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Comparison between visual assessment of MTA and hippocampal volumes in an elderly, non-demented population
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2012 (English)In: Acta Radiologica, ISSN 0284-1851, E-ISSN 1600-0455, Vol. 53, no 5, 573-579 p.Article in journal (Refereed) Published
Abstract [en]

Background It is important to have a replicable easy method for monitoring atrophy progression in Alzheimer's disease. Volumetric methods for calculating hippocampal volume are time-consuming and commonly used in research. Visual assessments of medial temporal lobe atrophy (vaMTA) is a rapid method for clinical use. This method has not been tested in a large non-demented population in comparison with volumetry mesurements. Since hippocampal volume decreases with time even in normal aging there is also a need to study the normal age differences of medial temporal lobe atrophy.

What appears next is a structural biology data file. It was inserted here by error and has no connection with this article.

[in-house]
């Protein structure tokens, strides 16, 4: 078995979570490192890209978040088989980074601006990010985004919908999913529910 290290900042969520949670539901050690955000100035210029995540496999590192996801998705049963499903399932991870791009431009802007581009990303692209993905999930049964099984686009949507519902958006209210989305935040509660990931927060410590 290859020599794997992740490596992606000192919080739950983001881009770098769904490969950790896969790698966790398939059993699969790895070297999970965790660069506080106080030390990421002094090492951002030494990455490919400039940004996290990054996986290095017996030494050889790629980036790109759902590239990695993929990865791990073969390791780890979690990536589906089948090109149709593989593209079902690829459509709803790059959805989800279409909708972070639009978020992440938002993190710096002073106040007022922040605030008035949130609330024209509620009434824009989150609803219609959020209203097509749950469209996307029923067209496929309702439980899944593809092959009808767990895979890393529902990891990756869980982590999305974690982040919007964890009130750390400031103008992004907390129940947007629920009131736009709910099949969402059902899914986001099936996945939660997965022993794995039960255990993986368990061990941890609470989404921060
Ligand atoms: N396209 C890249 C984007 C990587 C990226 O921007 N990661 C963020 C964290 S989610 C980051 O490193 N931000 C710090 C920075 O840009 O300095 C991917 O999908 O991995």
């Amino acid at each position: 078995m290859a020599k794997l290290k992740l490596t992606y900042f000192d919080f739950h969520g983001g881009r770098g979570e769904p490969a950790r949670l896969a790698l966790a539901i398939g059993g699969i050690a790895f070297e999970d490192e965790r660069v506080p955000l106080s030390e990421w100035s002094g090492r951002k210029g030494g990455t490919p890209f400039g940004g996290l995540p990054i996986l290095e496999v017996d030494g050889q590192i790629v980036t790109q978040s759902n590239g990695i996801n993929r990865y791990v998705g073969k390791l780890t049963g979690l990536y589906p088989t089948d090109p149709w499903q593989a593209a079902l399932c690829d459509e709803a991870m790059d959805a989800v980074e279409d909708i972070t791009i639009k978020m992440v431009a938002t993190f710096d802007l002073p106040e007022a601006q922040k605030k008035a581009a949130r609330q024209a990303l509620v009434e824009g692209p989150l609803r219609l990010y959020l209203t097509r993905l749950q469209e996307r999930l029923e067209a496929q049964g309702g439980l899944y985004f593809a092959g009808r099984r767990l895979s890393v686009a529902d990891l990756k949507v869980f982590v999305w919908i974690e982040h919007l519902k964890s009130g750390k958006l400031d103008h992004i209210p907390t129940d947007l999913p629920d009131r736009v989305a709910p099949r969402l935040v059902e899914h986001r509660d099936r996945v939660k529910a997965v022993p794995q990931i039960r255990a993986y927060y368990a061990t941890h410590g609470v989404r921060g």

Purpose To compare visual assessment of medial temporal lobe atrophy (vaMTA) with hippocampal volume in a healthy, non-demented elderly population. To describe normal ageing using vaMTA.                     

Material and Methods Non-demented individuals aged 60, 66, 72, 78, 81, 84, and ≥87 years old were recruited from the Swedish National study on Ageing and Care in Kungsholmen (SNAC-K), Sweden. Standard magnetic resonance imaging (MRI) scans, vaMTA, and calculations of hippocampal volumes were performed in 544 subjects.                     

Results Significant correlation (rs = −0.32, P < 0.001, sin; and rs = −0.26, P < 0.001, dx) was found between hippocampal volume measurements and vaMTA. In normal ageing, almost 95% of ≤66-year-olds had a medial temporal lobe atrophy (MTA) score ≤1, with possible scores ranging from 0 to 4. Subjects aged 72, 78, and 81 years scored ≤2, while the two oldest age groups had scores ≤3.                     

Conclusion There was a highly significant correlation between volumetric measurements of the hippocampus and MTA scoring. In normal ageing, there is increasing MTA score. For non-demented elderly individuals ≤70 years, an MTA score of 0–1 may be considered normal, compared with MTA ≤2 for 70–80-years and MTA 3 for >80-year-old individuals.

Place, publisher, year, edition, pages
2012. Vol. 53, no 5, 573-579 p.
National Category
Medical and Health Sciences Neurosciences
URN: urn:nbn:se:su:diva-94995DOI: 10.1258/ar.2012.110664OAI: diva2:658139
Available from: 2013-10-21 Created: 2013-10-21 Last updated: 2013-10-22Bibliographically approved

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